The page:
Normal jurisdictional theories will not apply to cross-border technology. Though the nodes, in this case, can be restricted within India, it will stop further expansion of the technology for achieving greater efficiency. In 2013-14, financial institutions had experimented with private blockchain systems. However, the private blockchain did not help in satisfying all the financial needs. Countries have taken different and conflicting approaches to jurisdiction on the internet. Till a consensus is arrived at, the blockchain platforms can, by means of a contract, make their users agree to jurisdiction and a dispute resolution method.
- Issues with data localization
Adding to this, important issues under data protection will arise. The Personal Data Protection Bill, 2019, seems to be leaning towards data localization which will lie in sharp contrast to implementing a blockchain system with nodes across a few if not many countries. While this concern has been pointed out, the possible solution to this is when the bill is amended and passed accordingly.
- Problems with DAO
Though DAOs are highly discussed, the closest form of a DAO in India is the MahaDAO which is working on developing a non-depreciating currency. The idea of a DAO is to eliminate hierarchies in a company thereby decentralizing the corporate governance structure. Slock.it in Germany created the first DAO based on a smart contract. This was however attacked thereby exposing vulnerabilities in the system. The wider implication of the same was that banks in the US became more cautious of blockchain as they were potentially exploring DAOs. The Indian laws are not sufficient to handle the functioning of a DAO, the problems discussed above have to be addressed before establishing a DAO as this is prone to more vulnerabilities.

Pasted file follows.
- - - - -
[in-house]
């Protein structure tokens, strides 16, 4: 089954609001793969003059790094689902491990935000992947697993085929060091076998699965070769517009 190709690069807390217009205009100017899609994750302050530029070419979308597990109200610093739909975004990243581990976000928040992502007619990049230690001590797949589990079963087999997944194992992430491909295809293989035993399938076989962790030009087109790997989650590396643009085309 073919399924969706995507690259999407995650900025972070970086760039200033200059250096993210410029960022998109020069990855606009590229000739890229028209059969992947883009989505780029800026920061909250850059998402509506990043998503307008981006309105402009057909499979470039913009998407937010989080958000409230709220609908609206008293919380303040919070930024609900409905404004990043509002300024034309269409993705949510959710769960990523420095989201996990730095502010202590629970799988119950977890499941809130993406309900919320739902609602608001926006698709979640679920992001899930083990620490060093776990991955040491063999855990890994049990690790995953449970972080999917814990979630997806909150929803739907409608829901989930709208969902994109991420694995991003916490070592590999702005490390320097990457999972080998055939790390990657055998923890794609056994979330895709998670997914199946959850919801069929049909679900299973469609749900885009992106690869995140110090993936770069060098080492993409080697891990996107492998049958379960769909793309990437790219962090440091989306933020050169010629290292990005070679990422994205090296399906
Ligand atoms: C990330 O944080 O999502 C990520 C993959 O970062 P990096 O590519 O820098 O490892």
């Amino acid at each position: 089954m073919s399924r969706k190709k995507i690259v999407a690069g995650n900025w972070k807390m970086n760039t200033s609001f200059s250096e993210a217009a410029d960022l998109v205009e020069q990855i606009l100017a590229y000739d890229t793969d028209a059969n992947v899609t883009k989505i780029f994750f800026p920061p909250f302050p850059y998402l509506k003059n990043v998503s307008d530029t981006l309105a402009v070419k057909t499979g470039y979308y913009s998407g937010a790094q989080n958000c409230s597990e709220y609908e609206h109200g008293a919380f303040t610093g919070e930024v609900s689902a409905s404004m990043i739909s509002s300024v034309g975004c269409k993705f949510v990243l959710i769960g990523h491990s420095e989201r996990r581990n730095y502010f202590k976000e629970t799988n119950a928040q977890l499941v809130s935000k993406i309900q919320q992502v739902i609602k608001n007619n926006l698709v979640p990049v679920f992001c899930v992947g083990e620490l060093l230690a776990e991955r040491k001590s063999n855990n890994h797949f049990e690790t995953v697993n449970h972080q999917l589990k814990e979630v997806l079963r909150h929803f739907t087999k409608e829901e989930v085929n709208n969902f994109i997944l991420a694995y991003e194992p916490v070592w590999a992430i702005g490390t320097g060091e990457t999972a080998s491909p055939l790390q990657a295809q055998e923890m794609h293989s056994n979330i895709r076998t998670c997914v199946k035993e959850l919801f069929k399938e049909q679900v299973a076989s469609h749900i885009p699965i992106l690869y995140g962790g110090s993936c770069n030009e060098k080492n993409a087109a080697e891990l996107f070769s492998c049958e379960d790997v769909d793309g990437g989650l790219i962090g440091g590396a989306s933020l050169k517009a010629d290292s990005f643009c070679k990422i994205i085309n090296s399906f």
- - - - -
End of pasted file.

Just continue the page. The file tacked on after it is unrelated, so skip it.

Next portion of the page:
Additionally, the legal environment regarding cryptocurrencies in India is less likely suitable for blockchain innovation and could bring it to a halt. This could also discourage potential investors from exploring this platform. A positive environment with regard to cryptocurrency can help investors.
Though the legal concerns seem to top the list, there are general concerns that have been cited by users for employing blockchain. It is a very complex technology, hence employing it in a traditional bank system would require the training of directors and regulators. Connecting MIS with blockchain would also require some level of understanding of the technology. It would also need an implementation of a strong data protection policy to prevent any breach. When the technology is combined with voting in AGM, shareholders have to understand the basics of the system. All these factors have to be considered before implementing a blockchain system.
Blockchain in the corporate governance of a traditional bank setting could bring a lot of changes to the Indian economy. Implementing the technology in problem areas can help in increasing accountability and transparency. However, the associated legal risks have to be weighed in carefully. Starting with a trial private blockchain set-up should help the regulators in identifying any vulnerabilities and working on them accordingly. Amending necessary laws will help with much-needed clarity on the blockchain.